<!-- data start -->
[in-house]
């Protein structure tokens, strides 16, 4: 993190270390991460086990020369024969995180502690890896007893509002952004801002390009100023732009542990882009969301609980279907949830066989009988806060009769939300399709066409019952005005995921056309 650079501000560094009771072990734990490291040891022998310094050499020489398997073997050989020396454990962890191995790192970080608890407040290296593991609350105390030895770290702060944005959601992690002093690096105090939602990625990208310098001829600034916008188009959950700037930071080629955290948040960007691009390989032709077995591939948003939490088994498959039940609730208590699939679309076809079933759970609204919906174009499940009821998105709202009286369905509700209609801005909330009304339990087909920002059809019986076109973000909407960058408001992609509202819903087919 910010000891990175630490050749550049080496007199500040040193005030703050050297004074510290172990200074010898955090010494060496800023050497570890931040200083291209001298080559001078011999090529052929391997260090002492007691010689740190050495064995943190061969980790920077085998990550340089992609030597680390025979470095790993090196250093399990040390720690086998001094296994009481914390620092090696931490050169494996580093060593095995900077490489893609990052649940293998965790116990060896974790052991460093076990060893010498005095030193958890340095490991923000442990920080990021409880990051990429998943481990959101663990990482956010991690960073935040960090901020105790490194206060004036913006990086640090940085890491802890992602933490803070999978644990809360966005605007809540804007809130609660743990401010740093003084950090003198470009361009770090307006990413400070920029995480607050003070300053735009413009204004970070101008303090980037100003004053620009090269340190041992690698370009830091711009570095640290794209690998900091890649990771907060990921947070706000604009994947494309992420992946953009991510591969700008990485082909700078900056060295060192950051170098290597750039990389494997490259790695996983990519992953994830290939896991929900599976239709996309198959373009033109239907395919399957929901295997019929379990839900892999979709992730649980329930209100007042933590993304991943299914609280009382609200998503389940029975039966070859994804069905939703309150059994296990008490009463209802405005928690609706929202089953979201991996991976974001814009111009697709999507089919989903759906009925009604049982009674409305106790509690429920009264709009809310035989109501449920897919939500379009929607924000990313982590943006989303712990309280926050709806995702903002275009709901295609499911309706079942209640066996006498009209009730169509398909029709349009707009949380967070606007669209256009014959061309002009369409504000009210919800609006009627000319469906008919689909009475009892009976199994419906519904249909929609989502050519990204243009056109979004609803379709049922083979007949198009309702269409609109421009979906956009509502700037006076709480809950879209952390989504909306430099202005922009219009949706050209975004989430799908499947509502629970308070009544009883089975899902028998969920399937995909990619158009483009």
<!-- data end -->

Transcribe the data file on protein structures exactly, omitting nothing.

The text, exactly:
[in-house]
């Protein structure tokens, strides 16, 4: 993190270390991460086990020369024969995180502690890896007893509002952004801002390009100023732009542990882009969301609980279907949830066989009988806060009769939300399709066409019952005005995921056309 650079501000560094009771072990734990490291040891022998310094050499020489398997073997050989020396454990962890191995790192970080608890407040290296593991609350105390030895770290702060944005959601992690002093690096105090939602990625990208310098001829600034916008188009959950700037930071080629955290948040960007691009390989032709077995591939948003939490088994498959039940609730208590699939679309076809079933759970609204919906174009499940009821998105709202009286369905509700209609801005909330009304339990087909920002059809019986076109973000909407960058408001992609509202819903087919 910010000891990175630490050749550049080496007199500040040193005030703050050297004074510290172990200074010898955090010494060496800023050497570890931040200083291209001298080559001078011999090529052929391997260090002492007691010689740190050495064995943190061969980790920077085998990550340089992609030597680390025979470095790993090196250093399990040390720690086998001094296994009481914390620092090696931490050169494996580093060593095995900077490489893609990052649940293998965790116990060896974790052991460093076990060893010498005095030193958890340095490991923000442990920080990021409880990051990429998943481990959101663990990482956010991690960073935040960090901020105790490194206060004036913006990086640090940085890491802890992602933490803070999978644990809360966005605007809540804007809130609660743990401010740093003084950090003198470009361009770090307006990413400070920029995480607050003070300053735009413009204004970070101008303090980037100003004053620009090269340190041992690698370009830091711009570095640290794209690998900091890649990771907060990921947070706000604009994947494309992420992946953009991510591969700008990485082909700078900056060295060192950051170098290597750039990389494997490259790695996983990519992953994830290939896991929900599976239709996309198959373009033109239907395919399957929901295997019929379990839900892999979709992730649980329930209100007042933590993304991943299914609280009382609200998503389940029975039966070859994804069905939703309150059994296990008490009463209802405005928690609706929202089953979201991996991976974001814009111009697709999507089919989903759906009925009604049982009674409305106790509690429920009264709009809310035989109501449920897919939500379009929607924000990313982590943006989303712990309280926050709806995702903002275009709901295609499911309706079942209640066996006498009209009730169509398909029709349009707009949380967070606007669209256009014959061309002009369409504000009210919800609006009627000319469906008919689909009475009892009976199994419906519904249909929609989502050519990204243009056109979004609803379709049922083979007949198009309702269409609109421009979906956009509502700037006076709480809950879209952390989504909306430099202005922009219009949706050209975004989430799908499947509502629970308070009544009883089975899902028998969920399937995909990619158009483009």